In a press release sent to The Bloomingtonian Thursday, the City of Bloomington said a “water hammer” may have led to the 12 breaks in the water infrastructure in February. A “water hammer” is caused by a sudden change of pressure, often from a valve suddenly closing, according to Wikipedia. This can then cause a shockwave through the pipe system causing damage.
Here is the text of the press release:
“For more information please contact:
Holly McLauchlin, Communications Manager, City of Bloomington Utilities, 812-361-2800, [email protected]
City of Bloomington Utilities Reports on February’s Water Main Breaks
Bloomington, Ind. – From Saturday, February 20 to Thursday, February 25, City of Bloomington Utilities (CBU) crews were dispatched to repair 12 breaks in the water infrastructure system. While it is typical to see an increase during winter months, this number of breaks in a short time frame is unusual. CBU has determined that a technical issue with the supervisory control and data acquisition (SCADA) may have been a factor.
SCADA is the computer system that allows operators at the Monroe Water Treatment Plant near Lake Monroe to ensure adequate supply throughout the 420 miles of water mains across CBU’s service area. Treated water leaving the plant is stored in 7 storage tanks and there are 7 booster stations across the city that maintain water pressure via pumps. In February, the SCADA system was incorrectly communicating between the plant and one of the booster stations, which prompted a plant employee to accidentally activate too many pumps at once. The result may have been “water hammer,” which is when the pressure in the pipe can rise and fall very rapidly over short time periods. This creates a pressure wave that may have led to ruptures at weak points in the water infrastructure system.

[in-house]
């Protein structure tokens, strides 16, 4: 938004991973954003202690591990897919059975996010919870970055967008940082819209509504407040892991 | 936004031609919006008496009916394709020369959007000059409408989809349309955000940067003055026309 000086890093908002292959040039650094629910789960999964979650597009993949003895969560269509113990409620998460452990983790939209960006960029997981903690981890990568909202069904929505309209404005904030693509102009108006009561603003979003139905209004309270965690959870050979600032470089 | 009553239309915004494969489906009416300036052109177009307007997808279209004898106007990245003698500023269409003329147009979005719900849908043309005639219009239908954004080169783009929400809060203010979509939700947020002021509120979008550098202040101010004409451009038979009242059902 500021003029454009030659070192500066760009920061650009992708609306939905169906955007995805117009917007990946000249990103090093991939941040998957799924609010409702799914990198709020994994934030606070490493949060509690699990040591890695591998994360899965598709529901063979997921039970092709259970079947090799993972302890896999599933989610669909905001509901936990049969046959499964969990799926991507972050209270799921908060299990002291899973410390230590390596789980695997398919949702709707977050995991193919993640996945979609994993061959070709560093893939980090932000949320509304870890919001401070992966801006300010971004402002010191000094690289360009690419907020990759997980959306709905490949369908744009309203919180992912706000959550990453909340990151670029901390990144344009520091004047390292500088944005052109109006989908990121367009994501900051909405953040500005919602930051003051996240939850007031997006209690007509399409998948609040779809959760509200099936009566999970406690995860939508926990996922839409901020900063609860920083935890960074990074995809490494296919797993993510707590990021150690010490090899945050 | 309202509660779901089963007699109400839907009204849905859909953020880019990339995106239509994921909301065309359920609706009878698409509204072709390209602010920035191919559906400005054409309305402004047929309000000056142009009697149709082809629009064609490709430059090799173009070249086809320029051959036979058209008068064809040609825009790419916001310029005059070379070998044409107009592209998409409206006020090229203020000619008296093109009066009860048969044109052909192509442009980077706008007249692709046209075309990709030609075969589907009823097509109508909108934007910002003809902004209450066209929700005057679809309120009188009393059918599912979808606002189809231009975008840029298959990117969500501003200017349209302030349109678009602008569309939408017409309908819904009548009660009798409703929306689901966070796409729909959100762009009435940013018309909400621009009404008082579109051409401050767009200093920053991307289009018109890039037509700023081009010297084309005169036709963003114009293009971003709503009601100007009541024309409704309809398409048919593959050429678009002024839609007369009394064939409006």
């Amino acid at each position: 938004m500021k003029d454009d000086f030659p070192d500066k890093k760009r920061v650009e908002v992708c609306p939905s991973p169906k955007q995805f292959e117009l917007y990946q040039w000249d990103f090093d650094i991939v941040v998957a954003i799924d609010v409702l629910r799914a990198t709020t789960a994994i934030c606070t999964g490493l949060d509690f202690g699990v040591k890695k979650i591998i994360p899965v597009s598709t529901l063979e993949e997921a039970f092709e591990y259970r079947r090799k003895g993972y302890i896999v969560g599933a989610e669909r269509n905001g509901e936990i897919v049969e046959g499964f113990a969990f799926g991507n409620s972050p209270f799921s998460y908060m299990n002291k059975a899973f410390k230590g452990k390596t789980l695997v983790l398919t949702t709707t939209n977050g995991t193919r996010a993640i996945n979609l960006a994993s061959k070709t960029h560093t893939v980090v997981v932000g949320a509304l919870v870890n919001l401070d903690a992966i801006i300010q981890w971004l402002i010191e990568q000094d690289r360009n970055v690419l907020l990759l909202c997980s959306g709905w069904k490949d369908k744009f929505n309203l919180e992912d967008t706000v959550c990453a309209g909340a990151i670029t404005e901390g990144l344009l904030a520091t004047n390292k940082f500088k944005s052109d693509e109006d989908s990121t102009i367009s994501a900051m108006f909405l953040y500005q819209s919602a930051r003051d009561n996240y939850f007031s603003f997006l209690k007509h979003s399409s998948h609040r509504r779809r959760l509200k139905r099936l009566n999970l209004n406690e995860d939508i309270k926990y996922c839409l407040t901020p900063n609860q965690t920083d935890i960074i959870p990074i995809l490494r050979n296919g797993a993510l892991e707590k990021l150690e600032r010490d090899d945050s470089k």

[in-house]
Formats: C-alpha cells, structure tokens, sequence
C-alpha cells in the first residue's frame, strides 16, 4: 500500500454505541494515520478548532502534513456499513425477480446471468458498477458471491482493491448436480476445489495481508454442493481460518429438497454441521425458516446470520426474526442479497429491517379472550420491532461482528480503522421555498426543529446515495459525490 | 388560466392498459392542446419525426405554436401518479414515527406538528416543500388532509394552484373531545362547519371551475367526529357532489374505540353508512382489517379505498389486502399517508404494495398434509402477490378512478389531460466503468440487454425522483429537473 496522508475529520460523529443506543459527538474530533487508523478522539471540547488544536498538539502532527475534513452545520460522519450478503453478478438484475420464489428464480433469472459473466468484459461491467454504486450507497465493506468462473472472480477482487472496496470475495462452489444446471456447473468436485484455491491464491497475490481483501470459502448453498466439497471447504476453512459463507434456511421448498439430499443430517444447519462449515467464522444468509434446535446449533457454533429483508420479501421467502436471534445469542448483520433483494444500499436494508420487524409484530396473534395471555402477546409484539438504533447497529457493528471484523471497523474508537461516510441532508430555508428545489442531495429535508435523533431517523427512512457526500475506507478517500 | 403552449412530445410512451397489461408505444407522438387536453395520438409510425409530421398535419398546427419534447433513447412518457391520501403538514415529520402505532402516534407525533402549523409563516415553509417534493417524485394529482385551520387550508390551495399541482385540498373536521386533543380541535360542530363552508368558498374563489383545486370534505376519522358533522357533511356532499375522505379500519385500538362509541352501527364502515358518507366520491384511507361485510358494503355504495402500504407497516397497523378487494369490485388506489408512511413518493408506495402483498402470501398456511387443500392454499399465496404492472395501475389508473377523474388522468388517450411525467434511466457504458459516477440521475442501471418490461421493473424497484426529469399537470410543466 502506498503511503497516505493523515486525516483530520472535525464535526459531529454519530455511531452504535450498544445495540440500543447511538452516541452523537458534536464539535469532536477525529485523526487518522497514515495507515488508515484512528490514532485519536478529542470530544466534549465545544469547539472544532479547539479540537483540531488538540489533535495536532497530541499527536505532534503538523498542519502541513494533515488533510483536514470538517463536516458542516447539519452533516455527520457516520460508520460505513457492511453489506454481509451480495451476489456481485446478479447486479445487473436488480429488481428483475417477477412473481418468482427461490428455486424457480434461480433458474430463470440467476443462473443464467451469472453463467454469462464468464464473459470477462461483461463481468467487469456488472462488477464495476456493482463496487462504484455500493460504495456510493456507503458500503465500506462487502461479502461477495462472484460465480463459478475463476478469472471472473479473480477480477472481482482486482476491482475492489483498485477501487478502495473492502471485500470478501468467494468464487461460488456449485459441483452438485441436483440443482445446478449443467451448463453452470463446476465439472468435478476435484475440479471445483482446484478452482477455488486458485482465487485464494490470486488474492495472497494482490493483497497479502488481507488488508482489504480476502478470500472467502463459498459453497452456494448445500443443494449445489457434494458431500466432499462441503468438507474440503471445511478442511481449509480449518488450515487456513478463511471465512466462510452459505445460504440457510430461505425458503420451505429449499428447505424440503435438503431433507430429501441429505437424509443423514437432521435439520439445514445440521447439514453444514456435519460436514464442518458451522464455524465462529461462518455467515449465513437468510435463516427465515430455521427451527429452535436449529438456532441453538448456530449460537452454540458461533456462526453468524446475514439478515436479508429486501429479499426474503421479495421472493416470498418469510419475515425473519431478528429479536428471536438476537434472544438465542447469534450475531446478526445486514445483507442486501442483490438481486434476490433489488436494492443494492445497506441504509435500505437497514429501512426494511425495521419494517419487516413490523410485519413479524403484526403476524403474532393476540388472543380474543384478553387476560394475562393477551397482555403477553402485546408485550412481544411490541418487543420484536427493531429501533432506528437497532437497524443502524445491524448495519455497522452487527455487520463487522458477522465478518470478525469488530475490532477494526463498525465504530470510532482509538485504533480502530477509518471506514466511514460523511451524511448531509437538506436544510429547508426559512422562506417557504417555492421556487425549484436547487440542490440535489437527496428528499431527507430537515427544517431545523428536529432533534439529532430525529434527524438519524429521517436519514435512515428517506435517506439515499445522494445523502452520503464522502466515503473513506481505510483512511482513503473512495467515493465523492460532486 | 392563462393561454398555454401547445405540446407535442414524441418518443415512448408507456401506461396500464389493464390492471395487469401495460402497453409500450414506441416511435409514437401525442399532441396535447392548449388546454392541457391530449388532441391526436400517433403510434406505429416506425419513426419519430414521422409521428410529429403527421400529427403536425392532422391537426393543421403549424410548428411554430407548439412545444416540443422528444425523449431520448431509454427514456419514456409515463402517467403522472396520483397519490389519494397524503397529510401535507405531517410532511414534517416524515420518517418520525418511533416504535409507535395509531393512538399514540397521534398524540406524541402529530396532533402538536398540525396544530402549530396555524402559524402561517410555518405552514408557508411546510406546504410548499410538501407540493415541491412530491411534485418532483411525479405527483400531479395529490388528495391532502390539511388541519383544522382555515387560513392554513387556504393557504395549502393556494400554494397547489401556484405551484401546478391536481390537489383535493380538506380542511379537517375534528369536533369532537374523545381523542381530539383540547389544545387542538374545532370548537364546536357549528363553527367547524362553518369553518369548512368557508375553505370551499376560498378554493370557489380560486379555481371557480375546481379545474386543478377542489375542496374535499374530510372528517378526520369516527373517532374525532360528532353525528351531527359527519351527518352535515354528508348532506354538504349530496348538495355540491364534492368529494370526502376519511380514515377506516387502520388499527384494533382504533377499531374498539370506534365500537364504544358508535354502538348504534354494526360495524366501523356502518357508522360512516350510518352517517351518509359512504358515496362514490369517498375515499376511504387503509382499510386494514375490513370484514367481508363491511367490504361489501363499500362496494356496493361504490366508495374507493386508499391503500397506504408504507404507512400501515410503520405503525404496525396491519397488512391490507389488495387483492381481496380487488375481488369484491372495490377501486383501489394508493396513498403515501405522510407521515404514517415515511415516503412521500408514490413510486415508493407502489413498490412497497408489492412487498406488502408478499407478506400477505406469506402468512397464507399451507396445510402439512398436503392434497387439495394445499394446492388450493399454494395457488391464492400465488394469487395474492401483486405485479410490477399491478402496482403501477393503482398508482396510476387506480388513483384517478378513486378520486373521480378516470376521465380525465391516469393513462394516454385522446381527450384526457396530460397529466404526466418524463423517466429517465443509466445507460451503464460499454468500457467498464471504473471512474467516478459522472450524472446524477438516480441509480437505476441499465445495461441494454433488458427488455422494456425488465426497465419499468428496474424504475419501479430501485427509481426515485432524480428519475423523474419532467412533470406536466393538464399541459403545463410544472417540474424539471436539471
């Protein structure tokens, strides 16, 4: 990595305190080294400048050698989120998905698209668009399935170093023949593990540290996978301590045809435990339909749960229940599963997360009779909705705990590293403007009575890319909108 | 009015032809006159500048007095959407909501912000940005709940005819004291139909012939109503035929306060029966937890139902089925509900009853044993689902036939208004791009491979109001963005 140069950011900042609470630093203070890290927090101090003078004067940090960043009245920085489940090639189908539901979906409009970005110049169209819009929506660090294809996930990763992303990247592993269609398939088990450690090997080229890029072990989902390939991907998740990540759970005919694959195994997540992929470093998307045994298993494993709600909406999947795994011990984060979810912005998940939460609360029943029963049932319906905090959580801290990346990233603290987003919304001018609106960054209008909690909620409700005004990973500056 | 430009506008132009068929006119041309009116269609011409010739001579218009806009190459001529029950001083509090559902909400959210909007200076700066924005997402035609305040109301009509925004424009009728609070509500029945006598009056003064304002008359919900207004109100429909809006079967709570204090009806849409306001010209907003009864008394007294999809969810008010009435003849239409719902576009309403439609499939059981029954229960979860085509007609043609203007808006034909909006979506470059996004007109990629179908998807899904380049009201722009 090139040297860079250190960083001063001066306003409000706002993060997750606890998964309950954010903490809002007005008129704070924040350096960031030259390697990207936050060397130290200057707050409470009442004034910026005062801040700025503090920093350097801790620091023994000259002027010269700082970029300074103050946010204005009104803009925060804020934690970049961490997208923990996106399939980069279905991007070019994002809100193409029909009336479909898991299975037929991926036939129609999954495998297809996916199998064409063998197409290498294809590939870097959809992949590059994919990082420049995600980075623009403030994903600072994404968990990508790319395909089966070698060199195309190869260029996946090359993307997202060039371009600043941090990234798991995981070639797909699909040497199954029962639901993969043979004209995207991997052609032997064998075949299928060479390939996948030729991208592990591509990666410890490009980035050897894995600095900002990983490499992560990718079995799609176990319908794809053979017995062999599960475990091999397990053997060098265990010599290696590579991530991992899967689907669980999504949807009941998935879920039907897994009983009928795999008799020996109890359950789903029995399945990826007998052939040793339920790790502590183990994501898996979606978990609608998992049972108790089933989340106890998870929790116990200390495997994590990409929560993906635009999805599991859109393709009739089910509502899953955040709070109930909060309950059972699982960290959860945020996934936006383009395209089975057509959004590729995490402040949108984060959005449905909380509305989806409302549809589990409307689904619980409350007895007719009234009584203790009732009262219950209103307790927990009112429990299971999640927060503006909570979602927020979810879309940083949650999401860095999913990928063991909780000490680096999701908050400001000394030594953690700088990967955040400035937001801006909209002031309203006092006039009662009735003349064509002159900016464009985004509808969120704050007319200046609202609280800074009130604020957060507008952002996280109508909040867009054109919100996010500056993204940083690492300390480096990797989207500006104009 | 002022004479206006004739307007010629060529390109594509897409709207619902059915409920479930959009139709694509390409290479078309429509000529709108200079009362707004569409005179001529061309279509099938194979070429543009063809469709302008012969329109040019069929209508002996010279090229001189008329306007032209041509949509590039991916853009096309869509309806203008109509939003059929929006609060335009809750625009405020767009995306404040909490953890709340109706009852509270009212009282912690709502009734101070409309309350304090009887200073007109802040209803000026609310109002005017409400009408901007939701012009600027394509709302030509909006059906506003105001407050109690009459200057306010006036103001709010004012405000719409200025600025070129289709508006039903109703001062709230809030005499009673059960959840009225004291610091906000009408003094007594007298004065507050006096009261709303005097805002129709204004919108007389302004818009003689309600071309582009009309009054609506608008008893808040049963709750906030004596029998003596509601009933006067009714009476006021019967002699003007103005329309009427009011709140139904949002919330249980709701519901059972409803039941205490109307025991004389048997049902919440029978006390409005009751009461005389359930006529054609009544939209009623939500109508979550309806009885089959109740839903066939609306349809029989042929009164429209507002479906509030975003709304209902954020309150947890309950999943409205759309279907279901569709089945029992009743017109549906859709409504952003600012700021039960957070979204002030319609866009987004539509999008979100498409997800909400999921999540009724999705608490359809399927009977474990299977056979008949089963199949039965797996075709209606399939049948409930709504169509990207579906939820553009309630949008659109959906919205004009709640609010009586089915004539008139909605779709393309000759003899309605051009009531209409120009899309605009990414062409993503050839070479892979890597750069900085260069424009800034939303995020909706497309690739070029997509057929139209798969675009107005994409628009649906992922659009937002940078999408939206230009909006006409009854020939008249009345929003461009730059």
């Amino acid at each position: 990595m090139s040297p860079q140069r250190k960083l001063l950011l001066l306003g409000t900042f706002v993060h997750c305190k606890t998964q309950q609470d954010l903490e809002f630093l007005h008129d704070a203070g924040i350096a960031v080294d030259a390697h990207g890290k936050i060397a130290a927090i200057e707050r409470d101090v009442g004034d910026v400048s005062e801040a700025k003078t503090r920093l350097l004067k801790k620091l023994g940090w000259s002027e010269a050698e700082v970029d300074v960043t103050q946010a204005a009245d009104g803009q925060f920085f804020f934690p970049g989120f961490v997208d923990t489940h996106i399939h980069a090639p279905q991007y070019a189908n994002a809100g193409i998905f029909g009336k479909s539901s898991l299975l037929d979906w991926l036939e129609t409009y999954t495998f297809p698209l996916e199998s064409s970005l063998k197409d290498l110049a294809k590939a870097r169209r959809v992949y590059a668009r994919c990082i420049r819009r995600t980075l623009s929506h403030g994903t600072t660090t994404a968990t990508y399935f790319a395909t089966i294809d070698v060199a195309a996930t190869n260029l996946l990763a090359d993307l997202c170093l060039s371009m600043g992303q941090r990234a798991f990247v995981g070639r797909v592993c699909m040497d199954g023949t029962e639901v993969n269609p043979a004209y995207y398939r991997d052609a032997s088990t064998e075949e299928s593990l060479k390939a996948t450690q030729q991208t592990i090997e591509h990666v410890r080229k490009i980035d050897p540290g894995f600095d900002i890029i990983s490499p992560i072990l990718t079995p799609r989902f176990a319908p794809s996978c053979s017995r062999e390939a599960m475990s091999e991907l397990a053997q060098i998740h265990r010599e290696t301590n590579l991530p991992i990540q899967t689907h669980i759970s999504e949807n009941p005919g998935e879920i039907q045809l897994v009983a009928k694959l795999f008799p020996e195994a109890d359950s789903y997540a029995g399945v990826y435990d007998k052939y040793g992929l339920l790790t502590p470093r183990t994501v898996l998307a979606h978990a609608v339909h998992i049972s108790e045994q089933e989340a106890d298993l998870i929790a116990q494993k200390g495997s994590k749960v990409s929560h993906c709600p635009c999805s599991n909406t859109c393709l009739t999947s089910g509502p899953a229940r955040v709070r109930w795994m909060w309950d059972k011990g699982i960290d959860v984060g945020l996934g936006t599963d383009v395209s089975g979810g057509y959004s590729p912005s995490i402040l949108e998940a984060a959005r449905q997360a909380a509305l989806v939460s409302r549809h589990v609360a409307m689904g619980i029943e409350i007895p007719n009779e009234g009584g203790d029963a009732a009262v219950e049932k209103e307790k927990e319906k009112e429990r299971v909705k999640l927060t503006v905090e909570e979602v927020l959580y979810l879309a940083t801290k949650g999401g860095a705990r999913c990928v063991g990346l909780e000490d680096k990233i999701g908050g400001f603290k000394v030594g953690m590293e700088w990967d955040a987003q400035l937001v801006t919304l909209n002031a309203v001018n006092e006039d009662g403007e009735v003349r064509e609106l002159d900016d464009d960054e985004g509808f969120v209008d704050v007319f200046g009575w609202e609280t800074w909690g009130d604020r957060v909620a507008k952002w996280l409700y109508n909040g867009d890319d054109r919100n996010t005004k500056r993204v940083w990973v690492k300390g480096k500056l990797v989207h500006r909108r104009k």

It is not possible to determine if this factor caused main breaks the week of February 20. Employees at CBU look at several factors when studying main breaks, such as age and material of the pipe, composition of the material surrounding the pipe, and temperature of the air and water on the day of the break. From the results of internal analysis and best practices in the water industry, CBU has made changes such as installing variable speed pumps and moving to a different pipe material. CBU also started a water main replacement program in 2017 which systematically replaces entire water infrastructure areas. Projects for that program are selected using data such as how many main breaks have occured in the area and if the pipe supplies a critical customer, such as a hospital or school.
For the SCADA issue, a repair is complete and a new standard operating procedure is in place to help prevent a recurrence. Data on water main breaks is available at the CBU website bloomington.in.gov/utilities. If you see activity that looks like it may be a main break, such as water coming out of a crack in the road, please call CBU at the 24-hour line at 812-339-1444.